As a practicing optometrist for twenty years now, one of the most common questions I am asked is “Can I use over-the-counter glasses or will they damage my eyes?” The short answer to this question is yes (depending on one’s prescription); you can use these “drugstore” reading glasses without harming your eyes. However, before you go out and buy a pair of these glasses for every drawer and nightstand in your house, you need to be aware of a few things.
First, a basic understanding of why people develop the need for reading glasses in the first place might be of interest. As people approach the age of 40, they may begin to notice that their near vision is not what it was even a few years ago. Indeed, once you enter your forties and progress into your early forties, you can expect to definitely have changes up close, requiring a spectacle (or contact lens) prescription. (If you are near-sighted to begin with, you can simply remove your glasses at near to solve this near blur, but this is an issue for another article).
The question remains though, why do people need reading glasses around the age of forty? This is actually the culmination of a process that starts pretty much the day you’re born.
Our ability to focus at different distances and to go from distance to near and vice versa comes from the crystalline lens. The crystalline lens sits behind our pupils and can change shape to accommodate focusing at various distances. As children and even young adults, this crystalline lens is very elastic which allows for tremendous focusing ability at near.
However, over time, the ability of the crystalline lens to change shape decreases. This is a slow, yet fairly constant change. As this process continues with every passing year, it eventually hits a threshold point at about the age of forty, give or take a few years, where your ability to focus at the typical reading distance of about 18-20 inches is impaired.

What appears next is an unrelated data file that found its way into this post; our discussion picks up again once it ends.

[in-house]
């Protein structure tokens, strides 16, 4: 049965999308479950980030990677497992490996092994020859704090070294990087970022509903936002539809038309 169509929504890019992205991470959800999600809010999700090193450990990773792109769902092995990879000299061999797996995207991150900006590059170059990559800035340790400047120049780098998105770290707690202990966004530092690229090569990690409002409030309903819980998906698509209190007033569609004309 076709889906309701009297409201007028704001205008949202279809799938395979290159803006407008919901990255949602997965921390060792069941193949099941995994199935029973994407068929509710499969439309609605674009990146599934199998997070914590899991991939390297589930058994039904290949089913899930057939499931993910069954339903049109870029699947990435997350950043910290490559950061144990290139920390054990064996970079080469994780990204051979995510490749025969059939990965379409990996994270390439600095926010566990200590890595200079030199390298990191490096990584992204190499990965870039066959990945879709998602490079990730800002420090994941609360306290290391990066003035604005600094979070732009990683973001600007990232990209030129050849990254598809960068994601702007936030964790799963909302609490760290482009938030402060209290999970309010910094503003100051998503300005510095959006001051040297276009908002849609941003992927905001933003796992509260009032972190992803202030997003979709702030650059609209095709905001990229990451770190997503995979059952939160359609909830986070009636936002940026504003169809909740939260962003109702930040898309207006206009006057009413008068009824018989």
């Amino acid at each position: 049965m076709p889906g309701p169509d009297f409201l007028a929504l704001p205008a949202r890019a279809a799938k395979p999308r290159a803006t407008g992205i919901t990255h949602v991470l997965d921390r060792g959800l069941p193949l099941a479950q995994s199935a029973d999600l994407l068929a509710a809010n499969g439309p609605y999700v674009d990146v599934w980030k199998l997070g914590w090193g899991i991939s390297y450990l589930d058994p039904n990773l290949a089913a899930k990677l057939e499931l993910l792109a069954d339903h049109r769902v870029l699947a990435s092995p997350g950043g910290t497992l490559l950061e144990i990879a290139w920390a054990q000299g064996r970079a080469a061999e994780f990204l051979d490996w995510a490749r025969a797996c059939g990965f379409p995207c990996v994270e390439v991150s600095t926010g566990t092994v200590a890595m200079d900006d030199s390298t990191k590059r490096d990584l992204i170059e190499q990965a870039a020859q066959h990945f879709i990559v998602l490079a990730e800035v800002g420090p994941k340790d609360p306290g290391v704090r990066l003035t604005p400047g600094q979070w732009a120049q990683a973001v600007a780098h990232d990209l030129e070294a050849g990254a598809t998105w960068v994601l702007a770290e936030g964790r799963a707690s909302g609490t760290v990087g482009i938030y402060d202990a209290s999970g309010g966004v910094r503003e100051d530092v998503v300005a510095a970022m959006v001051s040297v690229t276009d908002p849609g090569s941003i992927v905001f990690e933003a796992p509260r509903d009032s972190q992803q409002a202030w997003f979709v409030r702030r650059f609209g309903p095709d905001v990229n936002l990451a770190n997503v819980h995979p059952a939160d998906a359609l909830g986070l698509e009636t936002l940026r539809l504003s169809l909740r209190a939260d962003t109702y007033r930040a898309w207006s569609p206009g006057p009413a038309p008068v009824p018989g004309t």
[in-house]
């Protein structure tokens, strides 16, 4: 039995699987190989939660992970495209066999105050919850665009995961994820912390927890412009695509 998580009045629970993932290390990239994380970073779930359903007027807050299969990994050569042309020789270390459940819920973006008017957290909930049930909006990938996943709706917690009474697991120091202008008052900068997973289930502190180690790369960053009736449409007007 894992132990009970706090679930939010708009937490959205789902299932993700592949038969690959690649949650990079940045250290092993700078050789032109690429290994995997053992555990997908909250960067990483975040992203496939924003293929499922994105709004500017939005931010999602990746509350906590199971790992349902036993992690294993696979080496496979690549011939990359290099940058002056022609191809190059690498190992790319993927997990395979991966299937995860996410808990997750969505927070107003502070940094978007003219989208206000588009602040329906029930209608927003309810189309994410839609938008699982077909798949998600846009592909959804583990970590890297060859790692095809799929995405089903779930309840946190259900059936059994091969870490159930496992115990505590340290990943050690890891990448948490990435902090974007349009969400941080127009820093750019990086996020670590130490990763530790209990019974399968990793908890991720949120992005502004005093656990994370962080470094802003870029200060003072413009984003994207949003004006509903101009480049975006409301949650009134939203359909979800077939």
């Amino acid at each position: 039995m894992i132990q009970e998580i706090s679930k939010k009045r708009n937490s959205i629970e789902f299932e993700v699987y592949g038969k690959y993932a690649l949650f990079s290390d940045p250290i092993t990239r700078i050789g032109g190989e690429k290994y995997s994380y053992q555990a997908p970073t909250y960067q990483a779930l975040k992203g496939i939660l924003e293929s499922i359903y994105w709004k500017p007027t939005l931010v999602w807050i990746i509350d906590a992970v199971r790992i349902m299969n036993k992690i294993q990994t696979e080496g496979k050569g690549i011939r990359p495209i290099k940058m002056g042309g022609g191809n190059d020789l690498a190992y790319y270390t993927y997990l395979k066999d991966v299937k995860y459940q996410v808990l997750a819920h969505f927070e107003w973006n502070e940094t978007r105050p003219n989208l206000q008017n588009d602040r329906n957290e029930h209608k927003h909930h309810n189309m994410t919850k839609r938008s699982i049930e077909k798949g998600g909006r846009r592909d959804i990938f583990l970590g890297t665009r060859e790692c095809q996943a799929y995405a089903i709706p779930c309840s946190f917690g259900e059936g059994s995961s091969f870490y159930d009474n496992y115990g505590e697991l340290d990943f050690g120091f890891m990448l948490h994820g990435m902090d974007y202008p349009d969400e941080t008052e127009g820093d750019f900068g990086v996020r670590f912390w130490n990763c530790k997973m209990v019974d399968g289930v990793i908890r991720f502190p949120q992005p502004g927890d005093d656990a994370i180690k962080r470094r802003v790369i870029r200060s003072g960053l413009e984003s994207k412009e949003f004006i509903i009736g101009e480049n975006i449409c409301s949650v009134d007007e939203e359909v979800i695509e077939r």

As you can see, this process is really just another ageing process. Look at it this way: Needing reading glasses due to this process doesn’t mean you are old; it just means you are “old enough”. Perhaps looking at it in this way may make it slightly less depressing.
Furthermore, everybody experiences these vision changes, regardless of sex, race, or nationality. So rest assured that the need for a reading prescription at around forty years of age is not unusual; in fact, it is the norm.
As for the over-the-counter (OTC), or drugstore, reading glasses, feel free to use these as needed. Keep in mind, though, that people with a big difference in prescription between the two eyes and/or high amounts of astigmatism will not do well with these glasses. You will also need to consult your eye care professional to help you determine what power lenses to select.
Of course you could also simply go into a store and try out a few difference powers until one that seems clear at your desired reading distance is found. This latter choice is not recommended if, as a result, you skip routine checkups with your eye doctor. Routine eye examinations can uncover potentially vision threatening conditions such as glaucoma and macular degeneration (to name just a couple).
Also, the optical quality of OTC glasses is often lacking. But this cannot damage your eyes. You may experience some discomfort and even headaches, but you will do no actual damage to your eyes.
So when you reach that “special” time in your life when you need reading glasses, don’t despair. You are not old, just “old enough” and you are certainly not alone. Also, feel free to use the OTC glasses, but be sure to continue having your routine eye exams.